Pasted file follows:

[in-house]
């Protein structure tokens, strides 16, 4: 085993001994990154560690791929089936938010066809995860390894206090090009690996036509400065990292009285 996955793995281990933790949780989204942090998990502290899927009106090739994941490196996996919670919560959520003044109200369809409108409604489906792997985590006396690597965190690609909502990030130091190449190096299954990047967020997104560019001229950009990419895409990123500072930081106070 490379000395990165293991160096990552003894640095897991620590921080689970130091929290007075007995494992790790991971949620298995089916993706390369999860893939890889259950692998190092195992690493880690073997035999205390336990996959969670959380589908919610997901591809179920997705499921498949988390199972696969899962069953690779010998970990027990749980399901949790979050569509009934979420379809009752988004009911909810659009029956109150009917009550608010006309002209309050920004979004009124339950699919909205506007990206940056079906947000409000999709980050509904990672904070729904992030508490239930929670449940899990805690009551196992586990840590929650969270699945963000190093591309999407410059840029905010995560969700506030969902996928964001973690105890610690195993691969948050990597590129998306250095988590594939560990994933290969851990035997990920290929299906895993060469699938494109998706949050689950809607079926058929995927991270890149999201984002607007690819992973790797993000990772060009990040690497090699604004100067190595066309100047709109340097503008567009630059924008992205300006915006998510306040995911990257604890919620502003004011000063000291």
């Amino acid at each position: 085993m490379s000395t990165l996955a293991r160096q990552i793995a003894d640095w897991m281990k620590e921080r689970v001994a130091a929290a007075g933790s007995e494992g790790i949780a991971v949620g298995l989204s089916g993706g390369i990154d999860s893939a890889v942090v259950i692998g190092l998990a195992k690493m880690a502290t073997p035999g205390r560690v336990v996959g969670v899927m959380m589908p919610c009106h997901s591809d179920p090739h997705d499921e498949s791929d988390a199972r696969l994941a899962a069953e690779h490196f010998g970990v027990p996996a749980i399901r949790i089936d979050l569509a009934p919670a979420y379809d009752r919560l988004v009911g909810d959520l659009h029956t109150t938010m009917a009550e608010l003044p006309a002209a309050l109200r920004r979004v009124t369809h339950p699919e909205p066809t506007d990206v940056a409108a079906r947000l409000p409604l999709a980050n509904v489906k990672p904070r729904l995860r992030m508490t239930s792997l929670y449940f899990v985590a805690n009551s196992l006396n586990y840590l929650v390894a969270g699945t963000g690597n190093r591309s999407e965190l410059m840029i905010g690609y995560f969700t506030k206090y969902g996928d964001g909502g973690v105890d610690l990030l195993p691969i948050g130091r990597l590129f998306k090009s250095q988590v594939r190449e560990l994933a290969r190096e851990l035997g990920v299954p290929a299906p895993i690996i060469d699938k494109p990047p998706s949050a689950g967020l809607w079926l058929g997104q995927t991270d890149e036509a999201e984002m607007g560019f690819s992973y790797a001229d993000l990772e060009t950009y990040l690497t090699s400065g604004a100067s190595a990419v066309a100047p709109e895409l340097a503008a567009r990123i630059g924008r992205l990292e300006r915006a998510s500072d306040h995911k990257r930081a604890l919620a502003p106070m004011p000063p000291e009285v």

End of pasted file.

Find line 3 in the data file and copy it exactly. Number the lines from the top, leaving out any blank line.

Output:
């Amino acid at each position: 085993m490379s000395t990165l996955a293991r160096q990552i793995a003894d640095w897991m281990k620590e921080r689970v001994a130091a929290a007075g933790s007995e494992g790790i949780a991971v949620g298995l989204s089916g993706g390369i990154d999860s893939a890889v942090v259950i692998g190092l998990a195992k690493m880690a502290t073997p035999g205390r560690v336990v996959g969670v899927m959380m589908p919610c009106h997901s591809d179920p090739h997705d499921e498949s791929d988390a199972r696969l994941a899962a069953e690779h490196f010998g970990v027990p996996a749980i399901r949790i089936d979050l569509a009934p919670a979420y379809d009752r919560l988004v009911g909810d959520l659009h029956t109150t938010m009917a009550e608010l003044p006309a002209a309050l109200r920004r979004v009124t369809h339950p699919e909205p066809t506007d990206v940056a409108a079906r947000l409000p409604l999709a980050n509904v489906k990672p904070r729904l995860r992030m508490t239930s792997l929670y449940f899990v985590a805690n009551s196992l006396n586990y840590l929650v390894a969270g699945t963000g690597n190093r591309s999407e965190l410059m840029i905010g690609y995560f969700t506030k206090y969902g996928d964001g909502g973690v105890d610690l990030l195993p691969i948050g130091r990597l590129f998306k090009s250095q988590v594939r190449e560990l994933a290969r190096e851990l035997g990920v299954p290929a299906p895993i690996i060469d699938k494109p990047p998706s949050a689950g967020l809607w079926l058929g997104q995927t991270d890149e036509a999201e984002m607007g560019f690819s992973y790797a001229d993000l990772e060009t950009y990040l690497t090699s400065g604004a100067s190595a990419v066309a100047p709109e895409l340097a503008a567009r990123i630059g924008r992205l990292e300006r915006a998510s500072d306040h995911k990257r930081a604890l919620a502003p106070m004011p000063p000291e009285v």